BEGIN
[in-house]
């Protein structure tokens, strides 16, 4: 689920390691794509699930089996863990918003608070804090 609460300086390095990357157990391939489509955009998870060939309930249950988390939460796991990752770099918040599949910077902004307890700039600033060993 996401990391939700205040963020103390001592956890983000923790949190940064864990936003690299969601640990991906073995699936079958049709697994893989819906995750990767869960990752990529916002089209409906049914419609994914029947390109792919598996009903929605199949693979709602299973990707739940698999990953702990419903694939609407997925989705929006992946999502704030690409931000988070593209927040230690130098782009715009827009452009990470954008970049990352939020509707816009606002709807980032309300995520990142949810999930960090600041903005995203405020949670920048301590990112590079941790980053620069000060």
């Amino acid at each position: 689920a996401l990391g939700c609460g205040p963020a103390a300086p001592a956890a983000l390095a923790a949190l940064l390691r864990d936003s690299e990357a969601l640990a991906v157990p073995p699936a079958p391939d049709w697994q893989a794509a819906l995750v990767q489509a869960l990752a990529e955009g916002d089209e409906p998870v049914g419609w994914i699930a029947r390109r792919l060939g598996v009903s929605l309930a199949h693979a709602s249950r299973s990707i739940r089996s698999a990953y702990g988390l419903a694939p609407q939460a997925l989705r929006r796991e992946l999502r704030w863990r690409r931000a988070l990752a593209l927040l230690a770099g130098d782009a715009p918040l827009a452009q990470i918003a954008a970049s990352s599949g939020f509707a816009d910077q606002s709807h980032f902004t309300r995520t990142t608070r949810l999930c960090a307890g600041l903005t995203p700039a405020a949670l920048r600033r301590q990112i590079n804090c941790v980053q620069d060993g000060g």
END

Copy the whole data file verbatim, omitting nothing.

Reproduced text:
[in-house]
């Protein structure tokens, strides 16, 4: 689920390691794509699930089996863990918003608070804090 609460300086390095990357157990391939489509955009998870060939309930249950988390939460796991990752770099918040599949910077902004307890700039600033060993 996401990391939700205040963020103390001592956890983000923790949190940064864990936003690299969601640990991906073995699936079958049709697994893989819906995750990767869960990752990529916002089209409906049914419609994914029947390109792919598996009903929605199949693979709602299973990707739940698999990953702990419903694939609407997925989705929006992946999502704030690409931000988070593209927040230690130098782009715009827009452009990470954008970049990352939020509707816009606002709807980032309300995520990142949810999930960090600041903005995203405020949670920048301590990112590079941790980053620069000060």
């Amino acid at each position: 689920a996401l990391g939700c609460g205040p963020a103390a300086p001592a956890a983000l390095a923790a949190l940064l390691r864990d936003s690299e990357a969601l640990a991906v157990p073995p699936a079958p391939d049709w697994q893989a794509a819906l995750v990767q489509a869960l990752a990529e955009g916002d089209e409906p998870v049914g419609w994914i699930a029947r390109r792919l060939g598996v009903s929605l309930a199949h693979a709602s249950r299973s990707i739940r089996s698999a990953y702990g988390l419903a694939p609407q939460a997925l989705r929006r796991e992946l999502r704030w863990r690409r931000a988070l990752a593209l927040l230690a770099g130098d782009a715009p918040l827009a452009q990470i918003a954008a970049s990352s599949g939020f509707a816009d910077q606002s709807h980032f902004t309300r995520t990142t608070r949810l999930c960090a307890g600041l903005t995203p700039a405020a949670l920048r600033r301590q990112i590079n804090c941790v980053q620069d060993g000060g």